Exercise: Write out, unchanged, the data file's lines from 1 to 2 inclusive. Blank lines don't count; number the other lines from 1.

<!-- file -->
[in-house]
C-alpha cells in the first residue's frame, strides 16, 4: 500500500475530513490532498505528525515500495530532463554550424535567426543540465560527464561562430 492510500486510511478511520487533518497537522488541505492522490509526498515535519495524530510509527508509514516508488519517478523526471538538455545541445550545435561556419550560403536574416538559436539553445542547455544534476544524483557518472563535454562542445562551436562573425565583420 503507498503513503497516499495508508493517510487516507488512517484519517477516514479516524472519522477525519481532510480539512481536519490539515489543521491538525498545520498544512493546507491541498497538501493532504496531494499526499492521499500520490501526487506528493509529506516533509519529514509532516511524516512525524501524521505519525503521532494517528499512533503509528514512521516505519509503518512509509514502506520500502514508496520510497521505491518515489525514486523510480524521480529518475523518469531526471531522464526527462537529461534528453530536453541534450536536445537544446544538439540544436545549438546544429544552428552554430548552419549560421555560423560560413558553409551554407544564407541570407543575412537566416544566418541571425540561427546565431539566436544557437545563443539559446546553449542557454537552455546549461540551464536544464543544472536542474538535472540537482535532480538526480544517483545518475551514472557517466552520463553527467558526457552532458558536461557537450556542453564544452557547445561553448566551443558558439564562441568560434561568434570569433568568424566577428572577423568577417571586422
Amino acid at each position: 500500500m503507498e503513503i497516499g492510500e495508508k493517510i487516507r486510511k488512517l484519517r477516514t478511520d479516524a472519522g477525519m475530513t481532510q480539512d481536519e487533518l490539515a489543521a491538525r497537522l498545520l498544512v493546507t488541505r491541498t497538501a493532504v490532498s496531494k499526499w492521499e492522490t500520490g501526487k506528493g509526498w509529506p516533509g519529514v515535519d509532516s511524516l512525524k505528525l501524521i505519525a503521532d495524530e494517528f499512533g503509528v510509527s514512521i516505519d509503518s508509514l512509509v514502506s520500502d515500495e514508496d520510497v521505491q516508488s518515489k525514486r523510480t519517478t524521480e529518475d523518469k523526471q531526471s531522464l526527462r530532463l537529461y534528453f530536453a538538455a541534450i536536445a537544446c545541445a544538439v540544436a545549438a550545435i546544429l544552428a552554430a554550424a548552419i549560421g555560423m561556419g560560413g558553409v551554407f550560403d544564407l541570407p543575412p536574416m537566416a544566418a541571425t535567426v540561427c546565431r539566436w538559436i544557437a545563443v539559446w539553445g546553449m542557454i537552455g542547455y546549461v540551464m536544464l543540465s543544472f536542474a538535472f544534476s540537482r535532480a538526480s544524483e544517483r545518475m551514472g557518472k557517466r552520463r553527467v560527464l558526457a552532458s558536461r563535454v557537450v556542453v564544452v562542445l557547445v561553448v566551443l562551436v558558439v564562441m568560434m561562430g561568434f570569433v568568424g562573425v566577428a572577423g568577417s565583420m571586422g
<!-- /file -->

[in-house]
C-alpha cells in the first residue's frame, strides 16, 4: 500500500475530513490532498505528525515500495530532463554550424535567426543540465560527464561562430 492510500486510511478511520487533518497537522488541505492522490509526498515535519495524530510509527508509514516508488519517478523526471538538455545541445550545435561556419550560403536574416538559436539553445542547455544534476544524483557518472563535454562542445562551436562573425565583420 503507498503513503497516499495508508493517510487516507488512517484519517477516514479516524472519522477525519481532510480539512481536519490539515489543521491538525498545520498544512493546507491541498497538501493532504496531494499526499492521499500520490501526487506528493509529506516533509519529514509532516511524516512525524501524521505519525503521532494517528499512533503509528514512521516505519509503518512509509514502506520500502514508496520510497521505491518515489525514486523510480524521480529518475523518469531526471531522464526527462537529461534528453530536453541534450536536445537544446544538439540544436545549438546544429544552428552554430548552419549560421555560423560560413558553409551554407544564407541570407543575412537566416544566418541571425540561427546565431539566436544557437545563443539559446546553449542557454537552455546549461540551464536544464543544472536542474538535472540537482535532480538526480544517483545518475551514472557517466552520463553527467558526457552532458558536461557537450556542453564544452557547445561553448566551443558558439564562441568560434561568434570569433568568424566577428572577423568577417571586422